Season 1 brought us some Hana (Keisha Castle-Hughes) and Crosby (Kellan Lutz) vibes. Will Season 2 do the same? –Stephanie
DAVID HUDGINS, Executive Producer | I love the relationship between these two younger members of the team and we are digging into that. Hana and Crosby become temporary roommates at one point, and we’ll see a bond develop outside of work that gives us a window into what it’s like to be an FBI agent while also “adulting” in New York City during a pandemic. Keisha and Kellan are great together onscreen.
What episode are you most excited for fans to see? –Katie
HUDGINS | We have a pair of episodes where we meet the families of both Hana and Crosby, and also complicate their roommate relationship. It’s fun and topical, and I think very entertaining to see them not only have conflict, but also be there for each other.
We’ve seen the bond Tali (YaYa Gosselin) has with her grandparents and Jess (Julian McMahon), but will we get to see more of her dynamic with her Uncle Clinton (Nathaniel Arcand)? –Beth
HUDGINS | Yes. There is a theme of family that is emerging in Season 2 and Tali’s relationship with her uncle is a part of that.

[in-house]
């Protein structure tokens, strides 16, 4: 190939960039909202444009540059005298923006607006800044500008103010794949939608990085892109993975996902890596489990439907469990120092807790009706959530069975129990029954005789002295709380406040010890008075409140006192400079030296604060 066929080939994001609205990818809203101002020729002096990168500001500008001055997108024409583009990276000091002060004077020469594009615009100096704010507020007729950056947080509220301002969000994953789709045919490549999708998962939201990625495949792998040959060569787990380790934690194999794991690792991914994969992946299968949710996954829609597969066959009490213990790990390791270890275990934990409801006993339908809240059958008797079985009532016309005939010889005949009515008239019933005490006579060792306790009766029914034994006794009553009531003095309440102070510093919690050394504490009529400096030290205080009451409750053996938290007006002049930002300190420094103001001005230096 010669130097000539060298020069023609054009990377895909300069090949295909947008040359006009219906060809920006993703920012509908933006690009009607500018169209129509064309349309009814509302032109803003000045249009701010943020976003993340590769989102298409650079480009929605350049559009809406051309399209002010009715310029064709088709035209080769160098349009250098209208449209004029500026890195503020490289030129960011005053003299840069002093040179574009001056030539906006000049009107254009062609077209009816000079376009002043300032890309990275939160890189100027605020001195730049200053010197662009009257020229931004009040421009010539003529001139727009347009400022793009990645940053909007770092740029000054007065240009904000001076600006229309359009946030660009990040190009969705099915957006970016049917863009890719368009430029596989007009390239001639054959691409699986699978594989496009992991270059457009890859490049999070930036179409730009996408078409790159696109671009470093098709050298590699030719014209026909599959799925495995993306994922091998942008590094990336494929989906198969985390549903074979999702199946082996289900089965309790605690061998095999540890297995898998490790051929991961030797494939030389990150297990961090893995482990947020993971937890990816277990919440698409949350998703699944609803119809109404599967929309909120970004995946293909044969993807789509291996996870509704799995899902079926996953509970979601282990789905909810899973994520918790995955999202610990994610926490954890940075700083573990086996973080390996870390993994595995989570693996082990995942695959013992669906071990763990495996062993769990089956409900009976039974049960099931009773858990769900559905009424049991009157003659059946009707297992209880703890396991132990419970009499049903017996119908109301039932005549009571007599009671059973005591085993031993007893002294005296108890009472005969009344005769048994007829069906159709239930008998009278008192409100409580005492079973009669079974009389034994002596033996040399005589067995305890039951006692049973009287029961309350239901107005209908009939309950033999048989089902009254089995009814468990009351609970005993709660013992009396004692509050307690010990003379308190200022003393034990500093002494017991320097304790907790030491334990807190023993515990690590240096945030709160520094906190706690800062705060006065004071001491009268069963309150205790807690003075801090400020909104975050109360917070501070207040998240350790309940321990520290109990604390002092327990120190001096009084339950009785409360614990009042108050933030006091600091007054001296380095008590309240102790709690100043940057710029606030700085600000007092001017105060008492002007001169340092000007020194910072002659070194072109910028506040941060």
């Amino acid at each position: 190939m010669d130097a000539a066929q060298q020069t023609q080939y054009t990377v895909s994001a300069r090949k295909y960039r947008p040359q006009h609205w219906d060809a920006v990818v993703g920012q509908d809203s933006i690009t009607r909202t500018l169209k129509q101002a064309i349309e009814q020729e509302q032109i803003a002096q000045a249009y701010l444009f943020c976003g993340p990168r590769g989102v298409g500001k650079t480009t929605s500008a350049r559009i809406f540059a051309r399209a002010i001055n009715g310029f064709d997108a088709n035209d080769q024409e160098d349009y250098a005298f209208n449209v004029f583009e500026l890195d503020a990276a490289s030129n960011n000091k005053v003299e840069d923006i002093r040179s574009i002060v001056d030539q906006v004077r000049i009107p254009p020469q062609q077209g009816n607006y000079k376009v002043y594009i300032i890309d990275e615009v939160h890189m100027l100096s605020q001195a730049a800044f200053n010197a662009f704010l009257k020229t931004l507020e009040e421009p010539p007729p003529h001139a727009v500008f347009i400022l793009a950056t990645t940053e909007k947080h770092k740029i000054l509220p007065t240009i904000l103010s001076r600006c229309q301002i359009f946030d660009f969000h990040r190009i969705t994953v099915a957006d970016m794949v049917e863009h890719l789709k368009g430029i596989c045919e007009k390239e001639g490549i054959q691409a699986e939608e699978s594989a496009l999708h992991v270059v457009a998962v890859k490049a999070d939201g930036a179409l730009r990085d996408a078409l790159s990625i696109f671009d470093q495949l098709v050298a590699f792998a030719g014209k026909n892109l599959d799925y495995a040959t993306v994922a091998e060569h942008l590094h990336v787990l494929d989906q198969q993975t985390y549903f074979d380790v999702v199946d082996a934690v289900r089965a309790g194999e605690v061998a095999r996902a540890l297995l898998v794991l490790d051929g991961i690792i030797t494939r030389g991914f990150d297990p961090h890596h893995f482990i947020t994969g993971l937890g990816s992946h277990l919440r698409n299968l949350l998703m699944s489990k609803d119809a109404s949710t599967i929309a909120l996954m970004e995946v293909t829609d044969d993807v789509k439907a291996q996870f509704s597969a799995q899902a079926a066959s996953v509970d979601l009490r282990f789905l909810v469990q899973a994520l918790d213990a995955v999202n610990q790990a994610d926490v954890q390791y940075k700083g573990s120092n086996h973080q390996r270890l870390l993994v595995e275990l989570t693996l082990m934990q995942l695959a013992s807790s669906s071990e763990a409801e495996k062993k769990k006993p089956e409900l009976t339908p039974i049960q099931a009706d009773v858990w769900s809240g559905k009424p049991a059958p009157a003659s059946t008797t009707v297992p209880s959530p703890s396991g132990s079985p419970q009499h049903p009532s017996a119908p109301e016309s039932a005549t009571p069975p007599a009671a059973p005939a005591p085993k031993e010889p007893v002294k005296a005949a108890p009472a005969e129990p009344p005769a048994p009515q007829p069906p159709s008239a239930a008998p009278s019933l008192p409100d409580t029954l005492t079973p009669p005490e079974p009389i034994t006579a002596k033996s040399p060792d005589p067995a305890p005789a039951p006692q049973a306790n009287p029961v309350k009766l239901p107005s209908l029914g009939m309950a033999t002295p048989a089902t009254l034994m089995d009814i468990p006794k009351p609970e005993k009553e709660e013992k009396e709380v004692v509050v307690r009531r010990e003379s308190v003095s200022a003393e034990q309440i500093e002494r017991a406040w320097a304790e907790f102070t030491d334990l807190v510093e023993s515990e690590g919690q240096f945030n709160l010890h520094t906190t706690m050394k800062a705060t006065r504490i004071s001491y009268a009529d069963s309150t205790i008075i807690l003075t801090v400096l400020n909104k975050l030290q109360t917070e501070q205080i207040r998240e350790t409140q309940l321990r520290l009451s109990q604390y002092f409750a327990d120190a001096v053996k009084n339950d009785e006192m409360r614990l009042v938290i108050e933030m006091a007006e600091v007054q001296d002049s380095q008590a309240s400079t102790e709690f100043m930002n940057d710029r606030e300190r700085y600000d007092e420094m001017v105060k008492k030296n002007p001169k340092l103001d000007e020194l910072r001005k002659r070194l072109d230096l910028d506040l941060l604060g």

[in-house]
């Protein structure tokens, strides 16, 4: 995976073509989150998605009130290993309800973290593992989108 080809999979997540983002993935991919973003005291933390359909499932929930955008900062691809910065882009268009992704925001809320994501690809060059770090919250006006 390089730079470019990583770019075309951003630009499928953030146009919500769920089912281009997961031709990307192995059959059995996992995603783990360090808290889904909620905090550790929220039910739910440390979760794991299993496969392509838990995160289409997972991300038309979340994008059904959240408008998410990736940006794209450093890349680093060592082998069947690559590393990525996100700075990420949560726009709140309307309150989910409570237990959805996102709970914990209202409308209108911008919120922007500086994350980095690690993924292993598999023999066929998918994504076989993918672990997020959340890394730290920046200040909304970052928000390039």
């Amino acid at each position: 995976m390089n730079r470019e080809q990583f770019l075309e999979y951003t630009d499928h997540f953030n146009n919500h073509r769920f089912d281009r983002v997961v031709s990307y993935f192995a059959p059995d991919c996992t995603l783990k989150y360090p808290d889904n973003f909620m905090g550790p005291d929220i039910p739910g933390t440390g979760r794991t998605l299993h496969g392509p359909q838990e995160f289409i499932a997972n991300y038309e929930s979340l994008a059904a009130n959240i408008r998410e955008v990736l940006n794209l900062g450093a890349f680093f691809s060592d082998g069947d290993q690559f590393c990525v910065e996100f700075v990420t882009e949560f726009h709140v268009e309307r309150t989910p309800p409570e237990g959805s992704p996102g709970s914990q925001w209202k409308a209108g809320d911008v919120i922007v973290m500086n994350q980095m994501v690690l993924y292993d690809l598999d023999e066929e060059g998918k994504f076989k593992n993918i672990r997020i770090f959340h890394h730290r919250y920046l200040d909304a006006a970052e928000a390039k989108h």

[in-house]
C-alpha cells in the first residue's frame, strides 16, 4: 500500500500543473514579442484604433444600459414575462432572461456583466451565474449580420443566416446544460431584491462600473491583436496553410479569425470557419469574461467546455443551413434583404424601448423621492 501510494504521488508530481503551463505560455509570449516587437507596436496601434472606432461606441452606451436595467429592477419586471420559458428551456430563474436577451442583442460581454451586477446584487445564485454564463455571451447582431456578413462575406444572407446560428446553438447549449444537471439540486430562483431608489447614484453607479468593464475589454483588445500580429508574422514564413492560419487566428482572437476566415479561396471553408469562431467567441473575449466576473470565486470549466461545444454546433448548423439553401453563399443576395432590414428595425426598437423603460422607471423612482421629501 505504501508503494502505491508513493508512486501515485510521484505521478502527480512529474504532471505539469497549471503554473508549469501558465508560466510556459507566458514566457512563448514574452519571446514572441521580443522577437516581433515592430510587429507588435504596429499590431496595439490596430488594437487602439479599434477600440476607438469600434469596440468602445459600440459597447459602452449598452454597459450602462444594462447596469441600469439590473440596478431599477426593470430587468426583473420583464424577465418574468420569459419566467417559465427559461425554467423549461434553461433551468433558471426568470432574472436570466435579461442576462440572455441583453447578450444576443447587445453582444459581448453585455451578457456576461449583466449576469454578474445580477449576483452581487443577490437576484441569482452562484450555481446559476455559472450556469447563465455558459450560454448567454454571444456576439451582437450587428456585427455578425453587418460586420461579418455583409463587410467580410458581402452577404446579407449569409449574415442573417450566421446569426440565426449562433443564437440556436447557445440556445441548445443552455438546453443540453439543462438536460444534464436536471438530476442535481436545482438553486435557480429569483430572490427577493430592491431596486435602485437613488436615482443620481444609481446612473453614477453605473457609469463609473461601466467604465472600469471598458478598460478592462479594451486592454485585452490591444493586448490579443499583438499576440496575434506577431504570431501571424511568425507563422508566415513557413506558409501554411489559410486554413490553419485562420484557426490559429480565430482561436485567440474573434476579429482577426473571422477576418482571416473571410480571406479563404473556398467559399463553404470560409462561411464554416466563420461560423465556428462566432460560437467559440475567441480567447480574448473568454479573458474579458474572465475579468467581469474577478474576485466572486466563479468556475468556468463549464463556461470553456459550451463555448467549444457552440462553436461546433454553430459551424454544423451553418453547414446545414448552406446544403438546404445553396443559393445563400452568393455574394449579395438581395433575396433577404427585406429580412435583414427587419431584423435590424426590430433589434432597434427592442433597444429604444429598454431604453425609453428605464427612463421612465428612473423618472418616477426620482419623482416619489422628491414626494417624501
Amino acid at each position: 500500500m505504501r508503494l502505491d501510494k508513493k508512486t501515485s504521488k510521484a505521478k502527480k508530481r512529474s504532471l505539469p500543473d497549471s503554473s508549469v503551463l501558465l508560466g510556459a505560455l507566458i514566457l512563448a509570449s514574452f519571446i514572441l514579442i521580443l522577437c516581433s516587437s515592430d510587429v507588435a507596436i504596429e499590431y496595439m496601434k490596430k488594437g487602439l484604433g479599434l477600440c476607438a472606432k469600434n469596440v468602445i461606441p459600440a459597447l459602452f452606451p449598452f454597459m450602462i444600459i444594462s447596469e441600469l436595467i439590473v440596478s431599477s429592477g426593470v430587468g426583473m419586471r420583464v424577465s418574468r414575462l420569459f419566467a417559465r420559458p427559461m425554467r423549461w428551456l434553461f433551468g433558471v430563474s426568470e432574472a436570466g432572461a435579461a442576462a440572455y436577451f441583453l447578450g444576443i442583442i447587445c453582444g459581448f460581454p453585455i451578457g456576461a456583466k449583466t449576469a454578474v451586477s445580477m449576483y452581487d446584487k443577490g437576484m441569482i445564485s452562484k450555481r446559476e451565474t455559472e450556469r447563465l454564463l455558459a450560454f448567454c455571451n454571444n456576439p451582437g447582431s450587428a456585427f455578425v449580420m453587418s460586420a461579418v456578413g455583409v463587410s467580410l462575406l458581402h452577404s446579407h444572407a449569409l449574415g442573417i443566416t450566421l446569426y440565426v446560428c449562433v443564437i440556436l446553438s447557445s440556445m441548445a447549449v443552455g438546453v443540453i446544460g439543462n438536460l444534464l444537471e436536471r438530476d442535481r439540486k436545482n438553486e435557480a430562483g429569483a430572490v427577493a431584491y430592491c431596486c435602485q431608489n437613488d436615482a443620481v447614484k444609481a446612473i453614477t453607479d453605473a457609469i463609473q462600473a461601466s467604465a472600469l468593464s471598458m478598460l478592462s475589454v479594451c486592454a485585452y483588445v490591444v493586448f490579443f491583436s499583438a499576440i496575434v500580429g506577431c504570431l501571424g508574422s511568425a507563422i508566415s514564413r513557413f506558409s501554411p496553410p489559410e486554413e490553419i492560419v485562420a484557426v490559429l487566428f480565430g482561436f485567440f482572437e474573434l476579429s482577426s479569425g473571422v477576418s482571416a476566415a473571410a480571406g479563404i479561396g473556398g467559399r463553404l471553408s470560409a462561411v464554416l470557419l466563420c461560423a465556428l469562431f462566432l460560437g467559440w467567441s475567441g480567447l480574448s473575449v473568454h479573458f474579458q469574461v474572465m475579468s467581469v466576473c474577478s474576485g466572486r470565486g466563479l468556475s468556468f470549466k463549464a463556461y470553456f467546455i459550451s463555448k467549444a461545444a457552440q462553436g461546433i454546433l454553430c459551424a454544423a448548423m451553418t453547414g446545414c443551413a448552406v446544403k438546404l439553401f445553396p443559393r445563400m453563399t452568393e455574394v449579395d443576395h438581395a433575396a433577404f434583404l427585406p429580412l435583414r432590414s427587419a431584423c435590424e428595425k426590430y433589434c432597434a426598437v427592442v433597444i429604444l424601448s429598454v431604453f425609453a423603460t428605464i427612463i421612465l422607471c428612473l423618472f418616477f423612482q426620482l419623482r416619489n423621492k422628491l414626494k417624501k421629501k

Will the writers be giving Julian McMahon’s Jess LaCroix a love interest down the road, or do they plan to keep him a widower? –Linda
HUDGINS | In the writers’ room, we were all interested in exploring the idea of when Jess will be ready for love again. He’ll meet a teacher at Tali’s new school — who also lost her spouse — and as the relationship develops, it gets complicated because of Tali’s growing expectations.
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What was the hardest scene to film so far this season? –Cleekers
KELLAN LUTZ, who plays Special Agent Kenny Crosby | I think that something like 93 percent of our communication as human beings is nonverbal, so the scenes where we have to wear masks are especially challenging; character-wise, it’s much harder to tell if the person Cosby is interviewing is telling the truth or not. Much like sending a joke or being sarcastic via text message, it’s a lot harder to figure out without tone or context. It takes so much of the humanity out of the storytelling we’re trying to do, so that’s definitely been an adjustment. But of course, everyone’s safety is our primary concern so it’s not a complaint, just a challenge! I’m looking forward to the day where this pandemic is behind us and we can be free to interact and hug each other and spend time together again in the community and in scenes.